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THE DAY AHEAD: Companies hope pricing is right as IPO window opens

Is the pricing right for initial public offerings? Tech companies on the IPO bubble are adjusting price ranges to attract investors.

Simply put, if the company isn't a high-flying Net infrastructure company it has to come down on its IPO pricing.



Is the pricing right for IPOs?



The evidence is stacking up:

  • Sequoia Software (Nasdaq: SQSW), an XML software provider, went public May 12 with 4.2 million shares priced at $8 each. The IPO priced at the low end of its $8 to $10 range, which was lowered from $11 to $13 last month. Nevertheless, Sequoia had a decent first day gain in a down market.

  • Coolsavings.com (Nasdaq: CSAV), an online provider of marketing incentives, lowered the range in its offering of 4.2 million shares to $8-10, down from $11-13. The company priced its offering at $7 Friday, but still didn't find any takers. Shares are about $6 now. Coolsavings competes with FreeShop (Nasdaq: FSHP) and Promotions.com (Nasdaq: PRMO) among others.

  • Centillium Communications (Proposed ticker: CTLM), which makes broadband chips, lowered its price range to $18 to $20, down from an original range of $22 to $24. The company is offering 4 million shares this week.

  • iBeam Broadcasting, (Nasdaq: IBEM) a provider of streaming media broadcast delivery services, priced 11 million shares May 18 at $10, the mid-point of its revised $9 to $11 range. iBeam originally filed to sell 10 million shares between $13 and $15. IBeam is trading at about $12.

    And that's just the beginning. Look for lower price ranges across the board as companies adjust their market valuations. The lower IPO prices may not help aftermarket performance, but it does allow some companies to go public.

    Richard Faint, co-founder and CEO of Sequoia, said there's no shame in lowering your IPO price range. The company decided to lower its price range because the time was right to go public. "We were pricing to the valuations on the market," said Faint, who referred to WebMethods (Nasdaq: WEBM) as a valuation benchmark.

    Faint said the company's primary product, the XML Portal Server, was at an "inflection point where it needed more resources to grow."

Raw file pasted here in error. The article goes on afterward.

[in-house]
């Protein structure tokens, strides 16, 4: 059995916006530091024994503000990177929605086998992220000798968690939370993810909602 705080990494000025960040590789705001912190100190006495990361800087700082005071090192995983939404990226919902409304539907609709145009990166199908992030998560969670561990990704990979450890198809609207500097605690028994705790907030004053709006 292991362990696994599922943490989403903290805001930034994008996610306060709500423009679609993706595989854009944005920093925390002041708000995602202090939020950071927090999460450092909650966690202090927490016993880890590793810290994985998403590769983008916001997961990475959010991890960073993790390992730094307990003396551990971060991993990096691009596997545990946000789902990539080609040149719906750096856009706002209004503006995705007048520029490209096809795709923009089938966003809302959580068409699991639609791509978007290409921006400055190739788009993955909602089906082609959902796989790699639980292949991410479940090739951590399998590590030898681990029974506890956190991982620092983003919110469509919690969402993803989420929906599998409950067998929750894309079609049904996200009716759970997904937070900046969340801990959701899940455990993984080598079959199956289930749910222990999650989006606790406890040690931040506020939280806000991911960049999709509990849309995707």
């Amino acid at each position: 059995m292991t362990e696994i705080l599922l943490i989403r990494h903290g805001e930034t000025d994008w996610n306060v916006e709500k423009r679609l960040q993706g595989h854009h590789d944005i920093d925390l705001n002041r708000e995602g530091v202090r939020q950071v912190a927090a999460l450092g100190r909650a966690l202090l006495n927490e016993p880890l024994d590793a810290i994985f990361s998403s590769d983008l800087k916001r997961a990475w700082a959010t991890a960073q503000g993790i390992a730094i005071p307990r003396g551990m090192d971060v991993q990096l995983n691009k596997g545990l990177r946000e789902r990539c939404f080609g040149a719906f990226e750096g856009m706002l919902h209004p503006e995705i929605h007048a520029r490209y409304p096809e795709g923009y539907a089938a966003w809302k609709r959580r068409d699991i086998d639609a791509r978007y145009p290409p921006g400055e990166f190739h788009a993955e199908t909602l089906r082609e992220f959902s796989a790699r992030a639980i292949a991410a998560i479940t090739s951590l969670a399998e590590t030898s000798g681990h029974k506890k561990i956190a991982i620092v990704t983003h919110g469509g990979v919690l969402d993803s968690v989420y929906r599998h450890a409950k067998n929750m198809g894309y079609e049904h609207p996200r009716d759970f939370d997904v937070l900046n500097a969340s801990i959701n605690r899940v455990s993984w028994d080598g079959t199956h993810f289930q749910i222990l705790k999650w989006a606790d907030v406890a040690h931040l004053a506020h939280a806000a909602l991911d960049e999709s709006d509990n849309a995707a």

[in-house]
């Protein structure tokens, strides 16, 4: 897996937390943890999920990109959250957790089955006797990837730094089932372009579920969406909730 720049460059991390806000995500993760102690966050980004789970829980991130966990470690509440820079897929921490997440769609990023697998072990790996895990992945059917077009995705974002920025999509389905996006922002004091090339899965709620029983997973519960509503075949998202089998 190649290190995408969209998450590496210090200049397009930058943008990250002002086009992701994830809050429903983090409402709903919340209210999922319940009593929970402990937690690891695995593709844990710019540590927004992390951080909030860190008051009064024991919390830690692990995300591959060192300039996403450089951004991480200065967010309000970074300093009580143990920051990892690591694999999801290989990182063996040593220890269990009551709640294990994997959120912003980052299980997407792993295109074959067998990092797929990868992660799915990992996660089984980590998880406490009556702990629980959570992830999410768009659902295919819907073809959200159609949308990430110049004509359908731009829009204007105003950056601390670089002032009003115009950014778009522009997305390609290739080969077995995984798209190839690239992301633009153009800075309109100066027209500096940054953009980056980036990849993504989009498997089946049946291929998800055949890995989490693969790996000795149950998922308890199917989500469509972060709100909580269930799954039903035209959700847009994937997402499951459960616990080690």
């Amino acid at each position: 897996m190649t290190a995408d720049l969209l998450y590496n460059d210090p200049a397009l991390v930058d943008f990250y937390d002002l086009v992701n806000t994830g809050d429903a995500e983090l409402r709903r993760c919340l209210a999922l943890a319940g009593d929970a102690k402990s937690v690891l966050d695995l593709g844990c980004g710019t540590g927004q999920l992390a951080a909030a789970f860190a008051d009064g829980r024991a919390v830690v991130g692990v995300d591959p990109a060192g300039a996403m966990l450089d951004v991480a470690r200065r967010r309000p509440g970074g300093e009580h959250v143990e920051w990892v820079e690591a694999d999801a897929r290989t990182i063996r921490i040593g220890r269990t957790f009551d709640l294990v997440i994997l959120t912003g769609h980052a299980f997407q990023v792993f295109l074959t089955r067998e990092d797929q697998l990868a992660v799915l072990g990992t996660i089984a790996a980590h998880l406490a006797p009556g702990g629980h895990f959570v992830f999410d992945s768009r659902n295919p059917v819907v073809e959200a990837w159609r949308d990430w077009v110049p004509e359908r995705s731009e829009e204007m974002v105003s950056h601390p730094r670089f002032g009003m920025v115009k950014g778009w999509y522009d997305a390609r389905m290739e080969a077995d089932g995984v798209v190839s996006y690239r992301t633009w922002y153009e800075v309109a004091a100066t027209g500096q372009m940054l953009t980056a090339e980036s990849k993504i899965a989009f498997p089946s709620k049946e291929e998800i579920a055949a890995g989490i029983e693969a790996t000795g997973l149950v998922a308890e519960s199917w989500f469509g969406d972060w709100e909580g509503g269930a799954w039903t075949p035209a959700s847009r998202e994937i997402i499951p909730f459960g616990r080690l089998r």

The Sequoia chief maintained that the decision to go public had little to do with cash even though the company had $10 million in funds at the end of 1999. "Completing the IPO is helpful to us because it gives you more credibility," said Faint.

    Sequoia and other tech companies are juggling price ranges because their business models may be not be the "in thing" on Wall Street. There are still a few sure IPO bets.

    Enter the infrastructure players.

    Sonus Networks (Proposed ticker: SONS) will offer 5 million shares with an expected range of $19 to $21. The company's IPO should fare well considering it plays in the telecommunications equipment space. The company is similar to Sycamore Networks (Nasdaq: SCMR) and Clarent (Nasdaq: CLRN), according to Renaissance Capital.

    StorageNetworks, (Proposed ticker: STOR), which offers data storage services, is expected to price 9 million shares between $17 and $19 this week. The company, which competes with Usinternetworking (Nasdaq: USIX) and Interliant (Nasdaq: INIT), may not juggle its IPO price because of the success of its competition.

    ONI Systems (Proposed ticker: ONIS), an optical telecom equipment company, plans to offer 8 million shares priced between $14 and $16 each. ONI, which bumped its price range to $21 to $23, is similar to Sycamore and Ciena (Nasdaq: CIEN).

    Those infrastructure companies are the haves in the IPO world. The have-nots have to hope their price ranges are right.


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